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General Atomics Aeronautical Systems

NEWS
April 1, 2003 | Peter Pae, Times Staff Writer
Defense contractors are working behind the scenes to figure out how their weapons are performing in Iraq, knowing that future Pentagon contracts will flow to the companies with the best military hardware. The stakes are huge for defense firms in Southern California, the nation's center for new weapons development. After the war, the Pentagon is sure to redefine which technologies are likely to get more funding and which may fall by the wayside. If the high-tech weapons don't match expectations or aren't as decisive in battle as foot soldiers and tanks, funding priorities could shift.
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BUSINESS
August 7, 2004 | Peter Pae, By Peter Pae
With its plank-like wings and a leisurely cruising speed of 84 mph, the propeller-driven Predator spy plane looked pokey compared with the fighter jets zooming across the desert sky. But when the Predator made a picture-perfect landing, 600 people encircled it. The crowd appeared eager to hoist the pilot to their shoulders -- except the plane doesn't have a pilot or a cockpit or any windows. The Predator was "piloted" by a computer operator working a joystick in a nearby trailer.
WORLD
September 12, 2008 | Greg Miller and Julian E. Barnes, Times Staff Writers
As part of an escalating offensive against extremist targets in Pakistan, the United States is deploying Predator aircraft equipped with sophisticated new surveillance systems that were instrumental in crippling the insurgency in Iraq, according to U.S. military and intelligence officials. The use of the specially equipped drones comes amid a fundamental shift in U.S. strategy in the area. After years of deferring to Pakistani authorities, the Bush administration is turning toward unilateral American military operations -- a gambit that could increase pressure on Islamic militants but risks alienating a country that has been a key counter-terrorism ally.
NEWS
December 2, 1995 | JAMES RISEN and RALPH VARTABEDIAN, TIMES STAFF WRITERS
With 20,000 U.S. troops poised to enter Bosnia on a potentially bloody peacekeeping mission, the CIA and the Pentagon had hoped to rely to an unprecedented degree on unmanned spy aircraft to provide GIs with vital intelligence as they slog across the steep hills and cloud-covered valleys of the Balkans.
BUSINESS
January 2, 2003 | Marla Dickerson, Times Staff Writer
San Diego got pounded during the early-1990s recession. But the hammering lately is the sound of new construction. While the state and national economies stagnate, California's second-largest city is experiencing a residential renaissance. Developers have completed more than 2,000 condos, lofts and apartments downtown over the last three years and are planning 9,000 more in the next five years.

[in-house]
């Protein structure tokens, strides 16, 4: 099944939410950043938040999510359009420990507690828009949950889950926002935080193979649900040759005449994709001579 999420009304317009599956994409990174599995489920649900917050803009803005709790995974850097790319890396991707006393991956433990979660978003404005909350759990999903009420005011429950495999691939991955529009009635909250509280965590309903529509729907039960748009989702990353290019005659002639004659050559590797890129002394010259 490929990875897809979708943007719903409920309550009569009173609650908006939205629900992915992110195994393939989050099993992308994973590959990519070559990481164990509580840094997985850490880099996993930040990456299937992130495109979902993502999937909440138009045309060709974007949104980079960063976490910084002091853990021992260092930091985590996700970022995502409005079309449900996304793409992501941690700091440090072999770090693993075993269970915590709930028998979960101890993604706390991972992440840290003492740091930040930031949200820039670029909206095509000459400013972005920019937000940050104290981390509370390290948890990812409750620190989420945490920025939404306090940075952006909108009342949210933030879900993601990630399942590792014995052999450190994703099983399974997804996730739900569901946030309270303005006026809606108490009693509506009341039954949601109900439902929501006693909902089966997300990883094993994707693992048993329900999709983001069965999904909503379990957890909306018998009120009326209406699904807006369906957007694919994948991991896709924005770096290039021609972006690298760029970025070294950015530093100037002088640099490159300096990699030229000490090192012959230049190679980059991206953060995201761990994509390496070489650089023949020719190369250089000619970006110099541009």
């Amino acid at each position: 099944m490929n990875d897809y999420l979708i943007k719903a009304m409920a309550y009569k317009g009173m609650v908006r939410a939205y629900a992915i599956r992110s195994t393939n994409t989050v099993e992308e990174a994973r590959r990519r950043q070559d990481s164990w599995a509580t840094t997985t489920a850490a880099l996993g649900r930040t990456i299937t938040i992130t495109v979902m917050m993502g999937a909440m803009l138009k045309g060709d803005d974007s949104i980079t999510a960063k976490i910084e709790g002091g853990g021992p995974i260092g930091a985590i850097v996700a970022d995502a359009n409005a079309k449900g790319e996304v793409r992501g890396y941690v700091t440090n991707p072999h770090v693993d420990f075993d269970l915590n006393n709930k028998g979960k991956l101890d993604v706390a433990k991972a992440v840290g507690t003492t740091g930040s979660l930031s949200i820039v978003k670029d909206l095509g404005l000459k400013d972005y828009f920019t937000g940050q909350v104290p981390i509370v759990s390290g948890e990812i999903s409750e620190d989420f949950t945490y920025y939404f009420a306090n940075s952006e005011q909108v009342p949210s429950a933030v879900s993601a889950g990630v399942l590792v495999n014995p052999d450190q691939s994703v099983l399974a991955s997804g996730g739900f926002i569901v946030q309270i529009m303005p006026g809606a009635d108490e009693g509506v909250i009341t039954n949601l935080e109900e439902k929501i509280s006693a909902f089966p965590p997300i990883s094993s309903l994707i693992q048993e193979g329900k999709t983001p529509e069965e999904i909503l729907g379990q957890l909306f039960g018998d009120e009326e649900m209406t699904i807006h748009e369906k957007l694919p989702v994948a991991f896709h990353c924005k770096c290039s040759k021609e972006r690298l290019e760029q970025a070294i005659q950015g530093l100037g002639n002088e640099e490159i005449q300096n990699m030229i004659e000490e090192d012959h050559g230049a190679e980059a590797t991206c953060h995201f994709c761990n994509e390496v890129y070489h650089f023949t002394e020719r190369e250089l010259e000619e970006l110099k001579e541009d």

BUSINESS
January 3, 2002 | PETER PAE, TIMES STAFF WRITER
President Bush has been able to tune in video images of Taliban targets in Afghanistan from the safety and comfort of the White House, giving the commander in chief a powerful capability. The top-secret television feed from the war zone is forwarded via military satellites from the Predator, a remotely controlled spy plane built by a relatively obscure San Diego aerospace firm.
NEWS
February 3, 2002 | WILLIAM M. ARKIN, TIMES SPECIAL CORRESPONDENT
In Afghanistan, unmanned aircraft have come as close to being war heroes as machines can get. They are providing invaluable reconnaissance, damage assessment and other intelligence information. Some have even hit enemy targets. All at zero risk to American pilots. Despite their increasing acceptance by a once-skeptical military, however, unmanned aircraft will be hard to find when the Pentagon unveils its new budget Monday.
NEWS
October 3, 2001 | PETER PAE, TIMES STAFF WRITER
Even before terrorists attacked on Sept. 11, the Pentagon and the defense industry were gearing up for a new kind of warfare taking shape in Afghanistan and elsewhere, designing spy equipment and weapons that could pinpoint moving targets and knock them out in minutes.
WORLD
January 29, 2006 | Josh Meyer, Times Staff Writer
Despite protests from other countries, the United States is expanding a top-secret effort to kill suspected terrorists with drone-fired missiles as it pursues an increasingly decentralized Al Qaeda, U.S. officials say. The CIA's failed Jan. 13 attempt to assassinate Al Qaeda second-in-command Ayman Zawahiri in Pakistan was the latest strike in the "targeted killing" program, a highly classified initiative that officials say has broadened as the network splintered and fled Afghanistan.
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